By Sarah Kaufmann
Happy winter! Like most of the mountain west, we live in a climate with four unique seasons. So how do you train to be a strong cyclist in the summer with cold and snow in the winter? Do you wait until the snow melts to be a cyclist again? No! The ‘off-season’ is actually the time of year where you can make the biggest impact on your fitness for your next riding season. Think of this as the opportunity to raise the ceiling for next year. The more (read: smart) work you put in over the winter to tune your aerobic engine, the more effectively you will be able to build event-targeted fitness the following year.
A well-timed and dedicated off-season is important to set you up for success in your next race season. Depending on the duration, intensity, and competition level of your race season, the off-season may be a couple of weeks to a few months. The importance of a mental and physical break cannot be overstated. All of that said, the ‘off-season’ means more than just that period of rest. It also refers to the time when training continues but you are not competing. This is a very important and often overlooked part of the year. This is when the real work gets done.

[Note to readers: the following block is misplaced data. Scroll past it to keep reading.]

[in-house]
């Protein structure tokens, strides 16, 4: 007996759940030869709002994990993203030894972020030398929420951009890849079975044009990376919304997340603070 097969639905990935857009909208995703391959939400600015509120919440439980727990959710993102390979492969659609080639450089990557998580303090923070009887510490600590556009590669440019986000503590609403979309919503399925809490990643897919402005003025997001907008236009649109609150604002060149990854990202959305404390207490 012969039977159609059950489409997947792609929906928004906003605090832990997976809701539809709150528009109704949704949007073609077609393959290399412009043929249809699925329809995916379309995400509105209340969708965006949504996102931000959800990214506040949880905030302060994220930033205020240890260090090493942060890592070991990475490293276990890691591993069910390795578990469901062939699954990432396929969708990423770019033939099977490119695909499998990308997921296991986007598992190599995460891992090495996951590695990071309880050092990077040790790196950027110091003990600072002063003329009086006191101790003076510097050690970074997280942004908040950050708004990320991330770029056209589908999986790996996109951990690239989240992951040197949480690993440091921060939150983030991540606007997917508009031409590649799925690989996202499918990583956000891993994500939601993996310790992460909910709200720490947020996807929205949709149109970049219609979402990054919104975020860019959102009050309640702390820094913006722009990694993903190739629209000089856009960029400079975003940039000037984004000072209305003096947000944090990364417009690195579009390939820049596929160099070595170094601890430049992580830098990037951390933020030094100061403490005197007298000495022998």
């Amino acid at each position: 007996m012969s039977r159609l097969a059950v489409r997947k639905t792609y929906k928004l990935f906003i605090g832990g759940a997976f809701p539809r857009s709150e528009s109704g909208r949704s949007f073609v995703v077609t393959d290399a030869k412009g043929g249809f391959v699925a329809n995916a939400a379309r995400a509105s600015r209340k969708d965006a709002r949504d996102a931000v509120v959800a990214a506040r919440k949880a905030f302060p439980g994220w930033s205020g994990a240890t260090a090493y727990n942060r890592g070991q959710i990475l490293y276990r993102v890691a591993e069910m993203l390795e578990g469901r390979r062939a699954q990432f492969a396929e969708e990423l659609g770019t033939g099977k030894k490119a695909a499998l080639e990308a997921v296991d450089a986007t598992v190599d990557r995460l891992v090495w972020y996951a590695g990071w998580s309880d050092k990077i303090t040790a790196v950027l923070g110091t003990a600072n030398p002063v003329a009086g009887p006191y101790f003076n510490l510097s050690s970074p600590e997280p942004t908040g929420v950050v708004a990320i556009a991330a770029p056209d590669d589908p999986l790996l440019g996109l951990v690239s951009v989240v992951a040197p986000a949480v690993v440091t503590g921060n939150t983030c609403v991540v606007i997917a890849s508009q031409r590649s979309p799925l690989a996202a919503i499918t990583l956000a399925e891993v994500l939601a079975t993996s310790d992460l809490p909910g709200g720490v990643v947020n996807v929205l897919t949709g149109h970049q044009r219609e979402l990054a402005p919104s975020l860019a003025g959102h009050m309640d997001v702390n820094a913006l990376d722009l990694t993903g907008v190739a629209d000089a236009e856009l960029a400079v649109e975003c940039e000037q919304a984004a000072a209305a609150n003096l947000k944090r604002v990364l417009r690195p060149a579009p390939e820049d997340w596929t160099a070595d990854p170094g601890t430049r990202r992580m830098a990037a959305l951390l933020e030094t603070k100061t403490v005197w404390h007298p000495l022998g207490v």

The training may be less specific, embrace the opportunity to ski, snowshoe, ski tour, hike, run and do other off-the-bike training. But if you have cycling specific goals for next year, after your designated time off, don’t overlook the importance of maintaining a structured, periodized training plan with at least two to three days of riding per week. This can be in a format that works for you; ride the trainer, ride a fat bike, bundle up and ride outside. Whichever option motivates you the most, or mix it up and keep it interesting. A coach will tailor those options so you have a plan that keeps you engaged, on track building fitness, and within limits to avoid burnout.
Veteran endurance athletes know the importance of winter training. They can draw on their years of base to develop top-end fitness every year. Newer riders and juniors need the winter base-building even more, they still need to develop their aerobic engines. The traditional approach to base building was hours of low intensity training, but that has evolved to include more intensity, neuromuscular, and strength work.
Don’t let the term off-season convince you to stop riding. It is easy to think of the off-season as less important for coaching and structured, periodized training because your goals are a ways off. But relying on a coach to set a challenging and reasonable training plan without overloading you, will set you up for success in your next race season.